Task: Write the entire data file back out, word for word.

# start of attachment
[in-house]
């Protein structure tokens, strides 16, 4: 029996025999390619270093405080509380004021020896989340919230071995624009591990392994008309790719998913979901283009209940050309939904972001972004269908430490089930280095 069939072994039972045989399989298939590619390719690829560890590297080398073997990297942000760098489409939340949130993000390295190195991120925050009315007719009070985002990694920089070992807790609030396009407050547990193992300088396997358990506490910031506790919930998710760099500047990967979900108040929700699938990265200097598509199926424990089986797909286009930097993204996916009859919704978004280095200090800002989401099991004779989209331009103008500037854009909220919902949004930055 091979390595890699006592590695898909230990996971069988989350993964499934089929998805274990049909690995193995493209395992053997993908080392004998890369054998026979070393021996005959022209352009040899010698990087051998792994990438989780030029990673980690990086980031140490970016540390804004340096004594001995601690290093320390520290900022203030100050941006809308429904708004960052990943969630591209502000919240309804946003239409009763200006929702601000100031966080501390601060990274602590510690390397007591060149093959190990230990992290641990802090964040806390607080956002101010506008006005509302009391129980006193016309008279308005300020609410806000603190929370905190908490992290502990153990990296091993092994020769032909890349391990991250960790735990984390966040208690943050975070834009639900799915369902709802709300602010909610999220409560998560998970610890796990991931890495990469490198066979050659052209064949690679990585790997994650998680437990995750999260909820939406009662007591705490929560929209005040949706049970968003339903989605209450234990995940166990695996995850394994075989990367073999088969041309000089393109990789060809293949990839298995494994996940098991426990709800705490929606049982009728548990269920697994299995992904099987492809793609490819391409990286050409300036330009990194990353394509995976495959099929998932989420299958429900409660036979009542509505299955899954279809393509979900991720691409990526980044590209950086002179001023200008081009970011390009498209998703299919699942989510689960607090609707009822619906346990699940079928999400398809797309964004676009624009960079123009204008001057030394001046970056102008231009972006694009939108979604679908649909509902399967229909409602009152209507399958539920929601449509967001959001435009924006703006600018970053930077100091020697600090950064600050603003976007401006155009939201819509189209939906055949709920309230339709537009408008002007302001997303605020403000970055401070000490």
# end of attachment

[in-house]
């Protein structure tokens, strides 16, 4: 029996025999390619270093405080509380004021020896989340919230071995624009591990392994008309790719998913979901283009209940050309939904972001972004269908430490089930280095 069939072994039972045989399989298939590619390719690829560890590297080398073997990297942000760098489409939340949130993000390295190195991120925050009315007719009070985002990694920089070992807790609030396009407050547990193992300088396997358990506490910031506790919930998710760099500047990967979900108040929700699938990265200097598509199926424990089986797909286009930097993204996916009859919704978004280095200090800002989401099991004779989209331009103008500037854009909220919902949004930055 091979390595890699006592590695898909230990996971069988989350993964499934089929998805274990049909690995193995493209395992053997993908080392004998890369054998026979070393021996005959022209352009040899010698990087051998792994990438989780030029990673980690990086980031140490970016540390804004340096004594001995601690290093320390520290900022203030100050941006809308429904708004960052990943969630591209502000919240309804946003239409009763200006929702601000100031966080501390601060990274602590510690390397007591060149093959190990230990992290641990802090964040806390607080956002101010506008006005509302009391129980006193016309008279308005300020609410806000603190929370905190908490992290502990153990990296091993092994020769032909890349391990991250960790735990984390966040208690943050975070834009639900799915369902709802709300602010909610999220409560998560998970610890796990991931890495990469490198066979050659052209064949690679990585790997994650998680437990995750999260909820939406009662007591705490929560929209005040949706049970968003339903989605209450234990995940166990695996995850394994075989990367073999088969041309000089393109990789060809293949990839298995494994996940098991426990709800705490929606049982009728548990269920697994299995992904099987492809793609490819391409990286050409300036330009990194990353394509995976495959099929998932989420299958429900409660036979009542509505299955899954279809393509979900991720691409990526980044590209950086002179001023200008081009970011390009498209998703299919699942989510689960607090609707009822619906346990699940079928999400398809797309964004676009624009960079123009204008001057030394001046970056102008231009972006694009939108979604679908649909509902399967229909409602009152209507399958539920929601449509967001959001435009924006703006600018970053930077100091020697600090950064600050603003976007401006155009939201819509189209939906055949709920309230339709537009408008002007302001997303605020403000970055401070000490």